Conservatism, racism, and the Ground Zero mosque

Conservatism has been unfairly maligned as racist, Gerard Alexander writes in op-​​ed in today’s Washington Post. “From an immi­gra­tion law in Arizona to a planned mosque near Ground Zero to Glenn Beck emot­ing at the Lincoln Memorial on the anniver­sary of Martin Luther King Jr.’s ‘I Have a Dream’ speech,” he writes,

the con­tro­ver­sies roil­ing American pol­i­tics in recent weeks and months have fea­tured an ugly under­tone, sug­gest­ing mean­ness, prej­u­dice and, in the eyes of some, out­right racism. And it is conservatives—whether Republican politi­cians, Fox News com­men­ta­tors or mem­bers of the “tea party” movement—who are invari­ably painted with that brush.

I agree with Alexander’s broad point: American con­ser­vatism is not racist, either in the­ory or in prac­tice, and most of the accu­sa­tions hurled against con­ser­v­a­tives are ill-​​founded. His analy­sis of debate about the mosque near Ground Zero, though, is too hasty. “The planned Islamic cen­ter near Ground Zero raises alarms, in part, because the insen­si­tiv­ity of its archi­tects to 9/11’s emo­tional legacy sug­gests their deeper dis­tance from American sen­si­bil­i­ties.” Conservatives’ oppo­si­tion to the cen­ter, he argues, rests on the prin­ci­ple that “[j]ust because some­one has a legal right to do some­thing . . . does not mean it is a wise, desir­able[,] or respect­ful thing to do.” But it’s only unwise, unde­sir­able, or dis­re­spect­ful to build an Islamic cen­ter near Ground Zero if you take the posi­tion that the mosque’s sup­port­ers and future patrons are and will be Muslims, just like the 911 hijack­ers.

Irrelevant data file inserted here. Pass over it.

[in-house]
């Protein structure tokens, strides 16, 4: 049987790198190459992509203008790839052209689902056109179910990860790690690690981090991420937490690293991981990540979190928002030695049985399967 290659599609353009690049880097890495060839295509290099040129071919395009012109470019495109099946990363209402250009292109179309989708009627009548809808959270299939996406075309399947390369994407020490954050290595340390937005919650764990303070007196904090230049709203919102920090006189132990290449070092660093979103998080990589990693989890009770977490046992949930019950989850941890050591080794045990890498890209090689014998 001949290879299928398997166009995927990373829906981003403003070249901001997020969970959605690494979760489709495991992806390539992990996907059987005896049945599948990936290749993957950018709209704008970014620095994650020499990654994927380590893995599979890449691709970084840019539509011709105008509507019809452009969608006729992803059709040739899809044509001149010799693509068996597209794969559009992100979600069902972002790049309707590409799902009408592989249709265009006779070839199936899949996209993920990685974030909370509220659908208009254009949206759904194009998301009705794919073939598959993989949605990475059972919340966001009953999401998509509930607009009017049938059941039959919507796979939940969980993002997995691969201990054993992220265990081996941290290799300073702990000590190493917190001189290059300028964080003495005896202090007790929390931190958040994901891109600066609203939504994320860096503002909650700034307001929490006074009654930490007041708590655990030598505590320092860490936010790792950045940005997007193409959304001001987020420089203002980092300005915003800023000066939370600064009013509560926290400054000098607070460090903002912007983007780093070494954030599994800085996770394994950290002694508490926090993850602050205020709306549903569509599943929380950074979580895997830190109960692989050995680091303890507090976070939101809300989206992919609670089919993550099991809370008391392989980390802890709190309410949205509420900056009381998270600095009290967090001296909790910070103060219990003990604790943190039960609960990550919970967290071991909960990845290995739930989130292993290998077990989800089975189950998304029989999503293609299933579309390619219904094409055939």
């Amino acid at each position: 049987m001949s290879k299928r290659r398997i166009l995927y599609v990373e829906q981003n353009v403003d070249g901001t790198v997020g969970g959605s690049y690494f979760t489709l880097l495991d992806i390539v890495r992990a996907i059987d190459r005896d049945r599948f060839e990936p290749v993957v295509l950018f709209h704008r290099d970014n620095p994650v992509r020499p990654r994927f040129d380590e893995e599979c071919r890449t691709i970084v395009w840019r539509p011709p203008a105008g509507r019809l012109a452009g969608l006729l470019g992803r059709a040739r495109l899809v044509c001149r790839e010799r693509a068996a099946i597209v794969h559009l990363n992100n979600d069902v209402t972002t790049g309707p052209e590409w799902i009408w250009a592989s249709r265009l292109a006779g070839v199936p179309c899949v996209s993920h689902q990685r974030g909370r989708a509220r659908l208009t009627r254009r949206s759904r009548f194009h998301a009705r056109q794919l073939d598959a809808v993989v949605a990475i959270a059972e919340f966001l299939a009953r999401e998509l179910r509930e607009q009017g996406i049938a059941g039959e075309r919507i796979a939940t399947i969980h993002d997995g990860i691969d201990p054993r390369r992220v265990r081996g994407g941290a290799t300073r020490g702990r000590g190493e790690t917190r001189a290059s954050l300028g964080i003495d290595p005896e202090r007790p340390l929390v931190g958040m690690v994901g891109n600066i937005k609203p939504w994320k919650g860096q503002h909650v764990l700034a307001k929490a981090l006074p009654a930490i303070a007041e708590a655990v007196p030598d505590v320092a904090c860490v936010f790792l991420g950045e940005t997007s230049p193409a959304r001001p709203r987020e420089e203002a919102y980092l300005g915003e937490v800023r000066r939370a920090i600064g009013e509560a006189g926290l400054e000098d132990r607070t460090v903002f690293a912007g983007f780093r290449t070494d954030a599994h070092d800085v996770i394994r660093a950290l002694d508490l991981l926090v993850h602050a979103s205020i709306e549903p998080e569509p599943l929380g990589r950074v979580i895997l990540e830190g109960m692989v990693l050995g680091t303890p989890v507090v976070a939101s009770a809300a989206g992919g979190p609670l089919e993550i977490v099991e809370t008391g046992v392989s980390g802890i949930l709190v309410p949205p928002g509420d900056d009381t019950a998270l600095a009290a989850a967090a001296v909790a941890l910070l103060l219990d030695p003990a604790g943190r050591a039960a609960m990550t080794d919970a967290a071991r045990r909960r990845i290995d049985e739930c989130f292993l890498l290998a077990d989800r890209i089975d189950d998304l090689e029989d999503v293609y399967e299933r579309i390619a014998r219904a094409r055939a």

But they are 2 dif­fer­ent sets of Muslims. The mosque’s sup­port­ers are part of the American cul­tural pas­tiche, and should be presumed—unless shown otherwise—to accept America’s world stand­ing and to be nor­mal, loyal Americans who are not com­mit­ted to the vio­lent over­throw of the United States. (Whether they agree with cur­rent American poli­cies is irrel­e­vant; no one—not even the president—agrees with all cur­rent American poli­cies. We don’t hand out build­ing per­mits on the basis of pol­icy pref­er­ences.) The 911 hijack­ers, as they demon­strated to hor­rific effect, were com­mit­ted to the vio­lent over­throw of the United States.

Sure, both groups read from the same Qur’an, and so some New Yorkers might be reminded of the hijack­ers when they see the mosque near Ground Zero. I do not begrudge the per­son who invol­un­tar­ily makes that con­nec­tion, but the con­nec­tion is unfortunate—something to be over­come, not accom­mo­dated. It would be unwise to make an excep­tion to America’s plu­ral­ist ideals until the 911 gen­er­a­tion dies off in 60 or 70 years. Allowing the mosque to be built will allow more non-​​Muslim Americans to meet and know their Muslim fel­low cit­i­zens, and hope­fully to develop new con­nec­tions so that the thought of Islam does not imme­di­ately bring to mind 911.